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Ferris wheel

[fer-is] /ˈfɛr ɪs/
an amusement ride consisting of a large upright wheel rotating on a fixed stand and having seats around its rim suspended freely so that they remain right side up as they revolve.
Origin of Ferris wheel
1890-95; named after G. W. G. Ferris (died 1896), American engineer Unabridged
Based on the Random House Dictionary, © Random House, Inc. 2018.
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Examples from the Web for Ferris wheel
Contemporary Examples
Historical Examples
  • It had been agreed that we should take a trip in the Ferris wheel.

    Against Odds Lawrence L. Lynch
  • Eiffel Tower, not the Ferris wheel, could be compared with this.

    Hour of Enchantment Roy J. Snell
  • It was the brunette who lay there before me, clad now as when last we met at the Ferris wheel, in the garb of a man.

    Against Odds Lawrence L. Lynch
  • Looking out from the promenade under the dome they saw the Ferris wheel, upon which they gazed with a good deal of interest.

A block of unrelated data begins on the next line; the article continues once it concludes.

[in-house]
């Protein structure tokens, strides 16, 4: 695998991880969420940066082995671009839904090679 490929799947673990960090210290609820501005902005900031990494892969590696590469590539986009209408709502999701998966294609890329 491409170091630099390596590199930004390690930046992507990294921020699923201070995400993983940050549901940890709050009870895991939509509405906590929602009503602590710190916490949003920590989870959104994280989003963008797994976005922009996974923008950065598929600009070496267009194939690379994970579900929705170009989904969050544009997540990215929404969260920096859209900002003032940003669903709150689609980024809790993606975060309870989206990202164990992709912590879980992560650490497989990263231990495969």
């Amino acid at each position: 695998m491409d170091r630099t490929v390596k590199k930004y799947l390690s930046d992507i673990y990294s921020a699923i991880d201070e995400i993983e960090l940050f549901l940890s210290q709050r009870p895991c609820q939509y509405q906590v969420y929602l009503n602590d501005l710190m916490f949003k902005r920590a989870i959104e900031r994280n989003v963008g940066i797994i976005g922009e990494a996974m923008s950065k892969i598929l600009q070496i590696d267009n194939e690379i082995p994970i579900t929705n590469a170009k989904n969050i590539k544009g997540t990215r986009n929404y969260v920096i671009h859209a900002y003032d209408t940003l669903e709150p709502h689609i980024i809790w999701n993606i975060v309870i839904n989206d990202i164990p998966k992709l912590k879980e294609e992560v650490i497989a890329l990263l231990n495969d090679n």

• Like a forbidden specter the skeleton of the Ferris wheel stands out gaunt and fleshless.

    The Adventures of Uncle Jeremiah and Family at the Great Fair Charles McCellan Stevens (AKA 'Quondam')
  • No more intense brain work was expended on the Ferris wheel than these two boys gave to the proposed elevation.

    The Adventures of Uncle Jeremiah and Family at the Great Fair Charles McCellan Stevens (AKA 'Quondam')
  • In the next story Ill tell you how we got lost in a Ferris wheel.

  • The Ferris wheel was swinging cars loaded with celebrators into the tree-tops and the whip and other thrill rides were crowded.

    Helen in the Editor's Chair

    Ruthe S. Wheeler
  • We had reached the end of his beat, and now I turned with him, and we sauntered slowly toward the Ferris wheel.

    Against Odds Lawrence L. Lynch
British Dictionary definitions for Ferris wheel

Ferris wheel

a fairground wheel having seats freely suspended from its rim; the seats remain horizontal throughout its rotation
Word Origin
C19: named after G.W.G. Ferris (1859–96), American engineer
Collins English Dictionary - Complete & Unabridged 2012 Digital Edition
© William Collins Sons & Co. Ltd. 1979, 1986 © HarperCollins
Publishers 1998, 2000, 2003, 2005, 2006, 2007, 2009, 2012
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Word Origin and History for Ferris wheel

1893, American English, from U.S. engineer George W.G. Ferris (1859-1896), who designed it for the World's Columbian Exposition, held in Chicago, 1893. It was 250 feet tall and meant to rival the Eiffel Tower, from the 1889 Paris Exposition.

Online Etymology Dictionary, © 2010 Douglas Harper
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